Ask the average rider to name an American motorcycle and you'll probably hear "Harley-Davidson." But if you're looking for something different, there are other ways to fly the flag on two wheels.

If you still want a classic American bike that traces its history to the early 1900s, look to Indian and its reborn Scout. When the company brought the Scout back in 2015, it was a shot across Harley's bow. The Scout has changed little since its introduction, so you can save by going used. Go with a 2016 model, because that's the first year ABS was offered as an option. MSRP for a new Scout starts at $11,499. You should be able to find a 2016 model with ABS for about $7,000 dressed to the nines in classic Indian motorcycle red. Just like the original, the new Scout's handling and braking are quite competent. With such well-rounded performance, it's hard not to think of the Scout as an American cruiser for sportbike riders.

Buell Lightning

Buell Lightning
Buell focused on a “trilogy of technology”: mass centralization, frame rigidity, and unsprung weight.Buell

The words “American” and “sportbike” rarely go together, but Erik Buell tried hard to link the two. His partnership with Harley-Davidson resulted in a multitude of technologically innovative machines powered by classic American V-twins. The XB series was the right combination of performance and made-in-America charm. Better to ride than the previous tube-frame bikes, the XBs were still powered by a Harley-derived motor rather than the Rotax engines of later models. The XB-R Firebolt is the choice if you want to look like you belong on a track, but the XB-S Lightning stands out if you’re spending most of your time on the street, thanks to upright ergonomics and wider handlebars. Reviewers liked to complain about a lack of power compared to the competition. Still, if you can’t have fun with 103 horsepower (and more importantly, a hefty 84 pound-feet of torque), the issue may be with you and not the bike.

Look past the motor, and the technology of the Lightning was impressive. Fuel was stored in the aluminum-beam frame, oil was contained in the swingarm, and the front brake was a perimeter ZTL (zero torsional load) unit. The Lightning was available in Low and Long versions to fit riders of all sizes. You should be able to find any of the XB options for around $3,500.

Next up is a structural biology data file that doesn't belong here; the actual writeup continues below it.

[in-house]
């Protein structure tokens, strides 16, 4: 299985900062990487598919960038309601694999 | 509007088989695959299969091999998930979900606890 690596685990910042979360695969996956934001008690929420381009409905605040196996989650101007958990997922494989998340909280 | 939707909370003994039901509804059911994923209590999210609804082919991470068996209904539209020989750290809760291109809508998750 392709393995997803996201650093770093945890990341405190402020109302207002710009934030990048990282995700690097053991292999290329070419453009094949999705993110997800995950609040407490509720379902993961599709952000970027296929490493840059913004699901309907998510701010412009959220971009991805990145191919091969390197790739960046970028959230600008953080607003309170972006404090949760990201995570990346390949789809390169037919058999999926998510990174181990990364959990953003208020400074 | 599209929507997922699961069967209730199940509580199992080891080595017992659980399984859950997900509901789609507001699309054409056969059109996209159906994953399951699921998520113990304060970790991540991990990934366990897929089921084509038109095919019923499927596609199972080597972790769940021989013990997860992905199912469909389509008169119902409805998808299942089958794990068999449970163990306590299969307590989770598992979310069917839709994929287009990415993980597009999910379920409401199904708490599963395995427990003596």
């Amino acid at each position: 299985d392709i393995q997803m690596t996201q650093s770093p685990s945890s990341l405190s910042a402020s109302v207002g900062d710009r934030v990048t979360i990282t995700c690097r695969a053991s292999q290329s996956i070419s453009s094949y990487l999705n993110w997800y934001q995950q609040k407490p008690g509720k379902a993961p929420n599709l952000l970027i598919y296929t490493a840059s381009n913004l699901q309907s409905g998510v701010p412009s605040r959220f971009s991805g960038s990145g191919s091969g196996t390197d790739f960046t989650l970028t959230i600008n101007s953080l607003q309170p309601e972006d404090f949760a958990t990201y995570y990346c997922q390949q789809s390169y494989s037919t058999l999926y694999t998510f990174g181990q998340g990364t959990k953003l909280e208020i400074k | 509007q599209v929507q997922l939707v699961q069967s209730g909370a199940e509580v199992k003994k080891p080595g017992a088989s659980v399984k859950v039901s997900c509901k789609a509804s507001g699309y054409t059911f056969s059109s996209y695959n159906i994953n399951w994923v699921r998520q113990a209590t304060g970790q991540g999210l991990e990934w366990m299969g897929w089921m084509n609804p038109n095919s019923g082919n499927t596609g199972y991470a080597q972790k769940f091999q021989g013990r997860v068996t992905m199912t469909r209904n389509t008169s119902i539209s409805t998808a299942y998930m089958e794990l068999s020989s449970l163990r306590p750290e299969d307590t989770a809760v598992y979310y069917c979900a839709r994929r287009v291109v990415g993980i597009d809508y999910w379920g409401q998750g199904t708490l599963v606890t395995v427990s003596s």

Rokon TrailBreaker

Rokon Trail-Breaker
It can pull its weight—literally, not figuratively.Rokon

While Buell’s production run with Harley lasted only 16 years, Rokon has been quietly making motorcycles in America since the early 1960s. The brand’s focus is on getting to any destination, no matter how improbable, with appropriately named models like Ranger, Scout, and Trail-Breaker. Rokon’s main feature is a robust two-wheel-drive system paired with gearing that allows the bike to climb a 60 percent incline. With a top speed of 35 miles per hour, Rokons aren’t for everyone, but for those of you who want to explore America’s backcountry, even a 20-plus-year-old Trail-Breaker will take you where you need to go.

Need to cross a river? No problem, the Rokon will float. Want to carry fluids with you? Each wheel carries 2.5 gallons of water, fuel, or whatever you want. Factory accessories include a tow bar, sidecar, or even a log skidder. And $3,000 will buy you a nice five- to 10-year-old example with low usage. Those of you who also need to be able to ride on pavement should look at the Ranger model, which is a couple hundred dollars more. The big question for prospective buyers is if they want a model dating before or after 1999, when the Trail-Breaker switched from a two-stroke to a four-stroke motor.

Zero FXS

Zero FXS
If silence is golden, the FXS is 24-karat.Zero Motorcycles

While the Rokon hasn't changed much for half a century, there are some American companies that ride the cutting edge. The future of motorcycles seems to be electric, and Zero is celebrating its 10th anniversary this year. If covering as many miles as possible is the goal, then you'll want its SR with a claimed range of 223 city miles. But if you want the most exciting option Zero offers, you should be looking at the FXS. A silent supermoto, the FXS is all about "twist and go." There's no clutch lever or shifter, just a throttle that Zero had to tone down at low speeds to prevent you from looping the bike; 70 pound-feet of torque are theoretically available at 1 rpm to move a bike that weighs less than 300 pounds.

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You can save some money by going with one battery pack, but do yourself a favor and get both. It doesn’t affect power, it just doubles the range. Expect to spend about $6,000 to get a ’16 model with both batteries, and then forget what it’s like to spend money at the pump. Plus, the FXS has a small stars-and-stripes logo on the tail that you can show to anyone you dust off the line. What’s more American than that?